banana republics,’ says Hill and Knowlton president Europe Paul Taaffe.

‘In the last five years the infrastructure developments have been huge.

And the understanding of business has grown because of the big

privatisation programmes.’

Burson-Marsteller and H&K are the two international PR companies with

the biggest operations in this part of Europe. H&K has offices in Prague

and Budapest while B-M has offices in these two capital cities plus

another in the Polish capital, Warsaw.

B-M set up its Prague office in 1991 and it now boasts some substantial

clients. Recent work has included sending a branded bus across the

country to map out cholesterol levels for client Flora, an issues

management programme for Canadian company TVX Gold Inc, which is

prospecting for gold in the Czech Republic and a pan-regional campaign,

taking in Poland and Hungary for McDonnell Douglas, which is looking to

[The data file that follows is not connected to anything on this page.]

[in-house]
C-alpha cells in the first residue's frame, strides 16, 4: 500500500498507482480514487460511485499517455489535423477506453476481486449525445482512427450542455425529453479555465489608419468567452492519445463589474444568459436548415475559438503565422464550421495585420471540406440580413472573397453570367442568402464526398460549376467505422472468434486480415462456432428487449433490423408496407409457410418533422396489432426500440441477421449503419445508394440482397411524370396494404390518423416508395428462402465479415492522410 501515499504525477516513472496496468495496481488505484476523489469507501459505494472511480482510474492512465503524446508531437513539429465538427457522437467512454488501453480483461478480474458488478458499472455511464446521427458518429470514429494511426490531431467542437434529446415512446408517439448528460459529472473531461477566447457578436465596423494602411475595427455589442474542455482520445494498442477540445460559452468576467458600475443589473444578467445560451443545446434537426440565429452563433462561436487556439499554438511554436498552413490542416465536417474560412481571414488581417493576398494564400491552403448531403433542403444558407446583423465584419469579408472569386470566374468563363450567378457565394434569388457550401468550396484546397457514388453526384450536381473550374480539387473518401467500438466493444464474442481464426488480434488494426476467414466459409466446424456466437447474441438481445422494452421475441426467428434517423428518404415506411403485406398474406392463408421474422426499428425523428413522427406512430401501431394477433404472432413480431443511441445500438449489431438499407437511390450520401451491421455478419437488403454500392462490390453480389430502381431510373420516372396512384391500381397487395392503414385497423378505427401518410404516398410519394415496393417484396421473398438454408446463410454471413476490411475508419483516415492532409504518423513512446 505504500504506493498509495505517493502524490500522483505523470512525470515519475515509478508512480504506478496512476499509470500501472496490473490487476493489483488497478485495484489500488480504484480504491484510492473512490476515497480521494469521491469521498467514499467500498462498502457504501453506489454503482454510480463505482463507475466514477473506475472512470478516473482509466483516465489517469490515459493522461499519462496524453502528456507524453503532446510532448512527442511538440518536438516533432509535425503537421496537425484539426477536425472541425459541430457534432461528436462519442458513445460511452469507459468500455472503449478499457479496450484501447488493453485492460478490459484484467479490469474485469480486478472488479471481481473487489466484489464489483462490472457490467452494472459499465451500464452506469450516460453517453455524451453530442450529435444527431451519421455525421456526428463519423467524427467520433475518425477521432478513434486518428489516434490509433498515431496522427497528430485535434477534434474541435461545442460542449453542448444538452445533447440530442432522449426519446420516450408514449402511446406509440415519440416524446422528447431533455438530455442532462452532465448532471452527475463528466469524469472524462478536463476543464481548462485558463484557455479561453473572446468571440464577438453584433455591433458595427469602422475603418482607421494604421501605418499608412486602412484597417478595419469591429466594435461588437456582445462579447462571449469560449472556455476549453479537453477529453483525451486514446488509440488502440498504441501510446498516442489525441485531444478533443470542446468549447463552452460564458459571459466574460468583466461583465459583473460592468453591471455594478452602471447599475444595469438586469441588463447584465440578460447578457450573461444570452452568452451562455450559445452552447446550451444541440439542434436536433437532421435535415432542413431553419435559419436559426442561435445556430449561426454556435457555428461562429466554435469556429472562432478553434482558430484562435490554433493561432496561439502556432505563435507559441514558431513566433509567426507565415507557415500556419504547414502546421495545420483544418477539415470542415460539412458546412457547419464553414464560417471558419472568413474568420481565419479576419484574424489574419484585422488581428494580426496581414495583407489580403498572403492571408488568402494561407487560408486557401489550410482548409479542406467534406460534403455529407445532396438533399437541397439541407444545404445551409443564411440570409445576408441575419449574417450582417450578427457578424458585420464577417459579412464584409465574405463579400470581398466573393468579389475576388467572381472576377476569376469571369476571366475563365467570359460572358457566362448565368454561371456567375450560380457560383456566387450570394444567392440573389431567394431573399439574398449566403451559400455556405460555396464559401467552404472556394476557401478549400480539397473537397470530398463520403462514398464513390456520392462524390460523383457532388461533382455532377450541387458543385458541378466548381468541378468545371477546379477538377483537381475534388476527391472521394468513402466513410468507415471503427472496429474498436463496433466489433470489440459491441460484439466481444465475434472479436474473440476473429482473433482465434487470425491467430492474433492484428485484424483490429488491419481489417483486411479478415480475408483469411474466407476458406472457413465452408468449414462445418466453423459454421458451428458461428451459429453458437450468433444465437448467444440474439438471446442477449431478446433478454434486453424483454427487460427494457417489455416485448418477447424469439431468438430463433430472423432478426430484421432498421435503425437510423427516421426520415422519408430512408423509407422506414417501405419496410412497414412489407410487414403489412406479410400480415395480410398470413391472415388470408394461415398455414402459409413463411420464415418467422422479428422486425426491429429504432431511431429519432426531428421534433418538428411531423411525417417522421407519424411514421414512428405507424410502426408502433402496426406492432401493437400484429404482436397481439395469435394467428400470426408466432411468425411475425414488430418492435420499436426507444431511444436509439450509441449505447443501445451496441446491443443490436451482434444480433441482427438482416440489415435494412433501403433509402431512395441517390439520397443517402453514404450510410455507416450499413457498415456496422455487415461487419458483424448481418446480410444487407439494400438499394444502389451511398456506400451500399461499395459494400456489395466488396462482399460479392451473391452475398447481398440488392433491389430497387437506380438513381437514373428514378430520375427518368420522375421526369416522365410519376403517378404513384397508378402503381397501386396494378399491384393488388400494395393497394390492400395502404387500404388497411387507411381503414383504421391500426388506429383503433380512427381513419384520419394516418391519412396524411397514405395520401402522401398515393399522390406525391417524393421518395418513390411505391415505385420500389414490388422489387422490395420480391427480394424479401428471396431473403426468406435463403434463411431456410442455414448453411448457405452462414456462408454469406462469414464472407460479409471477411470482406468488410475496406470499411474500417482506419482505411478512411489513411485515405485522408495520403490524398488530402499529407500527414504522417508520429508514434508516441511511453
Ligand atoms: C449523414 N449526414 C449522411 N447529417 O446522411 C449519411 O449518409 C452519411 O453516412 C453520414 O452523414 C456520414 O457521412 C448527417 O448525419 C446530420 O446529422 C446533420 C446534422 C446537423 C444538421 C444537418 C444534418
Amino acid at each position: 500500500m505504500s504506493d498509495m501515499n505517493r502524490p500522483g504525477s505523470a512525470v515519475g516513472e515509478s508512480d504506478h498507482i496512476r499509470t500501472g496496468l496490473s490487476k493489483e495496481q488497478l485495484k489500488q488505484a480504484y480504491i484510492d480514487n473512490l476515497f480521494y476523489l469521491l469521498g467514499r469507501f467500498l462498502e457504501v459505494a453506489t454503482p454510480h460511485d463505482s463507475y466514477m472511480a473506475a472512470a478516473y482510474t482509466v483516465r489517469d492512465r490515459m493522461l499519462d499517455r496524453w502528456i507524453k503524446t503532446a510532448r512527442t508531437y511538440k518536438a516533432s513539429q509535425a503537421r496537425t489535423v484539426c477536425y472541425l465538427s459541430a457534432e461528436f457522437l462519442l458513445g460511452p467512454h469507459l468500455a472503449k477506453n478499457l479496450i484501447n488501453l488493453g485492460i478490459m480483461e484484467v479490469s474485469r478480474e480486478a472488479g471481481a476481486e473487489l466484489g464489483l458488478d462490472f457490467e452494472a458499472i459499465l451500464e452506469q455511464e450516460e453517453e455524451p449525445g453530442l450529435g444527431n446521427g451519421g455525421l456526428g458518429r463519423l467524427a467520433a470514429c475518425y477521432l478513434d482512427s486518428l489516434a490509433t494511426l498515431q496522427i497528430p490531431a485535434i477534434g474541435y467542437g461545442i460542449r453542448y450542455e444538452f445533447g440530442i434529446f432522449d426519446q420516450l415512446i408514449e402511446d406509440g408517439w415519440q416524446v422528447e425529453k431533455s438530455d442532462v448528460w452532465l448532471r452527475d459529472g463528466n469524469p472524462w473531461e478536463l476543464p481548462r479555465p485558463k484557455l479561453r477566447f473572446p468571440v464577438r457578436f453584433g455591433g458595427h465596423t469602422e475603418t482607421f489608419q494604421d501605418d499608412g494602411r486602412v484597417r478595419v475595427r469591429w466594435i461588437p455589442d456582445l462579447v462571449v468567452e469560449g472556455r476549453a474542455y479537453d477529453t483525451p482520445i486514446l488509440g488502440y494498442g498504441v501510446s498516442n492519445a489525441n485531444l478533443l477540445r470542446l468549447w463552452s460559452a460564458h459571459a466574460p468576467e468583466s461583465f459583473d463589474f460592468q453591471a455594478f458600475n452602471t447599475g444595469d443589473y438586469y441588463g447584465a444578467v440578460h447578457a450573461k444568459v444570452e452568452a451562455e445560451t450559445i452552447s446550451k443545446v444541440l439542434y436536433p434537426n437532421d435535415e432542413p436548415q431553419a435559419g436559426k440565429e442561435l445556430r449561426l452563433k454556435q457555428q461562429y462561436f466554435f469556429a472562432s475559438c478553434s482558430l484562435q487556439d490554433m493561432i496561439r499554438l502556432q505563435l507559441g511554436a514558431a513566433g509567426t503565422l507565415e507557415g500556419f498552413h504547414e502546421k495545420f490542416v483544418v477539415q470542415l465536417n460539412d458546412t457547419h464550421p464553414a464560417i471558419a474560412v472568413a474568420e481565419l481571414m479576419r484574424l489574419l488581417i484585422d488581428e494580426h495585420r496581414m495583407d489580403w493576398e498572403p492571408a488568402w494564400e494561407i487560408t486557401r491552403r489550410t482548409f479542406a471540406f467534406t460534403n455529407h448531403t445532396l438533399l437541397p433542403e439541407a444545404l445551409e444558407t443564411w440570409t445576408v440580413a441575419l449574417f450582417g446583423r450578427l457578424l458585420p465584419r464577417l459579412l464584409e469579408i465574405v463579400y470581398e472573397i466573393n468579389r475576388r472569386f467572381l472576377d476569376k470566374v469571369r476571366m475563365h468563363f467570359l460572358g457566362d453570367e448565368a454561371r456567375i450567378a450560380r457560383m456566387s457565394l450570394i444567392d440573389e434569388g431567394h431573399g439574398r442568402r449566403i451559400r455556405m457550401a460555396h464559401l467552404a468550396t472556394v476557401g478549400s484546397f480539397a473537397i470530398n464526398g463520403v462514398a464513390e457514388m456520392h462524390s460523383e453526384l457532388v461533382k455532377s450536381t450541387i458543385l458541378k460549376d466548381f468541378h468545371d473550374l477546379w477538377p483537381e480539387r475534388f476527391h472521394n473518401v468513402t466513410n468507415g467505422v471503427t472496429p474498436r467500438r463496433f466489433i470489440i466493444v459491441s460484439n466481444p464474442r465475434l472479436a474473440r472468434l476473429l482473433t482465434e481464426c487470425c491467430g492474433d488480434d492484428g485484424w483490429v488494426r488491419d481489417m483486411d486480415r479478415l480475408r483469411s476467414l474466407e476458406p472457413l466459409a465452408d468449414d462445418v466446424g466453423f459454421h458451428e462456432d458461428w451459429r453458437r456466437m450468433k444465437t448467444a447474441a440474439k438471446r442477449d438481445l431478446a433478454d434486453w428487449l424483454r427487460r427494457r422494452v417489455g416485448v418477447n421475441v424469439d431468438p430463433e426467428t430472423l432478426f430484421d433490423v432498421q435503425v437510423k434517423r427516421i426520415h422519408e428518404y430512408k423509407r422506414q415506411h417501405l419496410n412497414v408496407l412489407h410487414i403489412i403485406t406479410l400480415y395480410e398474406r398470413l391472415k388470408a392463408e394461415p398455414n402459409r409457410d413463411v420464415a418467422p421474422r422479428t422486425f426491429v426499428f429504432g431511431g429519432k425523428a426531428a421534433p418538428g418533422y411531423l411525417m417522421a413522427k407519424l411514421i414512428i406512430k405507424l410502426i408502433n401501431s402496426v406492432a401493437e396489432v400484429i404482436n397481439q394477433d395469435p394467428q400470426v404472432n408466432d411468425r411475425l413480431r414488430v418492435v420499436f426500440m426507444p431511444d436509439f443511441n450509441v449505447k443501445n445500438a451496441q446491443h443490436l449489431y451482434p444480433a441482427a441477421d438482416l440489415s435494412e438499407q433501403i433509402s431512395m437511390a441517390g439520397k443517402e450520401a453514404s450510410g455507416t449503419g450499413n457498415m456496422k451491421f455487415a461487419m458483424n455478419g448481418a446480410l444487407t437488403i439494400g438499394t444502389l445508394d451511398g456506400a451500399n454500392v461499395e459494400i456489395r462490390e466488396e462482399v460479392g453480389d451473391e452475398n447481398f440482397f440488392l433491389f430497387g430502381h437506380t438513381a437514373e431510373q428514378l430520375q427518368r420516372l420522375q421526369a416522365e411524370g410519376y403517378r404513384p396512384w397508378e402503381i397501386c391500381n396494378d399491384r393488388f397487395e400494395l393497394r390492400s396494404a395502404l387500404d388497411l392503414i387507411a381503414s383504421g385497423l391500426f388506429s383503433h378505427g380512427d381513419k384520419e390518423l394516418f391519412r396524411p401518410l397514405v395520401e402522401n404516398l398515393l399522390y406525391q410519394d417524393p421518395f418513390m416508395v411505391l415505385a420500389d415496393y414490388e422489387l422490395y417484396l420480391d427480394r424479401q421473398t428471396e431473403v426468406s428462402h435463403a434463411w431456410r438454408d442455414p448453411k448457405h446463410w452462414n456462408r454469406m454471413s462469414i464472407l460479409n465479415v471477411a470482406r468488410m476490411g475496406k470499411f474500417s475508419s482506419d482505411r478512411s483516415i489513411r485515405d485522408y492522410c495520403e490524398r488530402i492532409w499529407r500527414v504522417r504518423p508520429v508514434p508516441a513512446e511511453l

secure orders for military aircraft.

‘The overall fascination with advertising that was dominating after 1989

is declining,’ says Prague office managing director Michal Donath. He

sees this as an opportunity for PR and identifies healthcare, issues

management, public affairs and financial communications as areas with

significant potential for growth.

Donath laments the fact that most clients only want help with media

relations and that at this stage these is still little demand for high-

level consulting work. Julianna Goulden, his counterpart in Hungary,

says that in her case there is demand for strategic counsel alongside

crisis management and consumer marketing.

In Hungary B-M carries out consumer brand-building work for the likes of

Coca-Cola, Unilever and the brewer Amstel. It also has a growing

presence in the healthcare sector, working for clients like Schering-

Plough, Astra and Molnlycke.

‘In the beginning we probably got away with a lot more because there